Noah Weber's Story

I am an eighth grader at Scarsdale Middle School.  I love sports.  Whether it’s designing my own player for NBA2K, traveling to Florida for spring training to root for my team, or participating in the draft for fantasy football, sports impact me every day.  I take tennis lessons.  I play on three different basketball teams.  I work on my baseball skills in the winter to prepare for baseball in the spring.  I spend seven weeks at sleep away camp in the Adirondacks.  I look forward to Thanksgiving so I can play in the annual Turkey bowl football game with my friends and I pray for snow days so we can play some more touch football.

I also happen to have Crohn’s disease, an autoimmune disease of the intestinal tract.  And even though it affects 1.6 million people, I kind of felt alone when I was diagnosed.

I was 11 ½ when my pediatrician noticed that I was tired and not growing.  I had a tough year; abdominal pain, an anaphylactic reaction to my Crohn’s medication, changing doctors, switching medications, and missing most of camp this past summer.  But something great happened this last summer.  I was inspired.  I watched as a college athlete with Crohn’s disease won two medals at the Olympics for swimming, and then thanked her doctors and nurses who got her into competitive form despite her chronic illness.  I then searched the internet for athletes with Crohn’s disease.  There, Larry Nance Jr. shared his story.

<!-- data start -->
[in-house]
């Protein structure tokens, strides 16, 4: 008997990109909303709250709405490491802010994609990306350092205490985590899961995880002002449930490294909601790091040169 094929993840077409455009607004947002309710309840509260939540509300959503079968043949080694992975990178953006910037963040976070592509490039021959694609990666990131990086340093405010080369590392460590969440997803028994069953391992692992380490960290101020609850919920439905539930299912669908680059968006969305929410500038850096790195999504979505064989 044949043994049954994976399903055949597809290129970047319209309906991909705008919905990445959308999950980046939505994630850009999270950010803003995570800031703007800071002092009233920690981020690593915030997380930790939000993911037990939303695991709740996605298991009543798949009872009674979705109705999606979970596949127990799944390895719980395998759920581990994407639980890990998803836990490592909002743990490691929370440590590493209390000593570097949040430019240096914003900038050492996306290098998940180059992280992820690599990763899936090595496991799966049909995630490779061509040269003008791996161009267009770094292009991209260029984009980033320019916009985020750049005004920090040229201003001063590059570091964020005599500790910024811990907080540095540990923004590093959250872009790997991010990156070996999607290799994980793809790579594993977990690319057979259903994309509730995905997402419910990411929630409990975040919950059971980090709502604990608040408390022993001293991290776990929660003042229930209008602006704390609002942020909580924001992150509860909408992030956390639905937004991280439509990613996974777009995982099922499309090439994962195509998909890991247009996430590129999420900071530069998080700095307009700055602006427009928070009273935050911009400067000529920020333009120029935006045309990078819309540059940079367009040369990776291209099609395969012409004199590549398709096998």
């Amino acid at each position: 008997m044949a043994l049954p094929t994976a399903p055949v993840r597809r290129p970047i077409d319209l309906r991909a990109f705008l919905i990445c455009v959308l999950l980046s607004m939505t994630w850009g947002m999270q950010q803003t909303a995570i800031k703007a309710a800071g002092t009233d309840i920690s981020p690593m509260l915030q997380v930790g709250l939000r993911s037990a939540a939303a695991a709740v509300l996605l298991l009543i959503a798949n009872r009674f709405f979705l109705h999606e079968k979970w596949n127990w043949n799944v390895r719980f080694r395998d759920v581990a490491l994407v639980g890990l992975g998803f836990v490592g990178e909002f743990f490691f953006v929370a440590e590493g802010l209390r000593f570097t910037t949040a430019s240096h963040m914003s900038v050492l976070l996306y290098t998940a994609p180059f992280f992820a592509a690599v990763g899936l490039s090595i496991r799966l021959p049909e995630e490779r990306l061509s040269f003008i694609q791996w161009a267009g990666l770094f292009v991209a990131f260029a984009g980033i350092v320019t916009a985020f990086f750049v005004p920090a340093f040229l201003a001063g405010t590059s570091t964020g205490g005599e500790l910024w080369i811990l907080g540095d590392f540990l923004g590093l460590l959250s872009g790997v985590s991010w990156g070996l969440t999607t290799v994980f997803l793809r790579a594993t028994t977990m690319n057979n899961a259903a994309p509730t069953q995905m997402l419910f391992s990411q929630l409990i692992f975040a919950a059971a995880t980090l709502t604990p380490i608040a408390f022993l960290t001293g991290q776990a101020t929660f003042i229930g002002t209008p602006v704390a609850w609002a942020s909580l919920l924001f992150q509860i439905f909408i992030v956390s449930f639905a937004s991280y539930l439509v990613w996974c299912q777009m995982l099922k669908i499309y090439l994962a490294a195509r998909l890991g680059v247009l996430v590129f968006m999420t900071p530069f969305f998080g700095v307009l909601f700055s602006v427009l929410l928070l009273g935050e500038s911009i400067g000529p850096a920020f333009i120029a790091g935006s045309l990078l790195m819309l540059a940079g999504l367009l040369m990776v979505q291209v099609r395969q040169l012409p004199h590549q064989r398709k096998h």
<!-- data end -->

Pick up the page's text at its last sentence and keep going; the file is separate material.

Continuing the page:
He was diagnosed at age 16 when he was tired and not growing.  He also loves sports, plays NBA2K and fantasy football.  He also met his potential and is an NBA player.  But Larry also manages to find time to listen to other kids with Crohn’s disease, talking to them during his four hour infusion of medication every seven weeks.  This past summer, I wrote him on social media, and to make a much longer story a bit shorter, he responded to me.  That one phone call and Larry Nance Jr. have changed my life.

I want to reach my potential, whether that’s spending this summer away from home at camp in the Adirondacks, or playing baseball for my high school team (I’m too short to play high school basketball thanks to my 5’8” father!).  Larry has mentioned how he wants to do more for kids with Crohn’s.  That’s when I came up with the idea for Athletes vs. Crohn’s.  Our mission is to raise awareness of Crohn’s and colitis in the adolescent population and help children to realize their athletic potential despite being diagnosed with a chronic illness.  We hope to connect young people afflicted with Crohn’s and colitis to athletes who have overcome similar challenges and who will mentor and inspire them to succeed.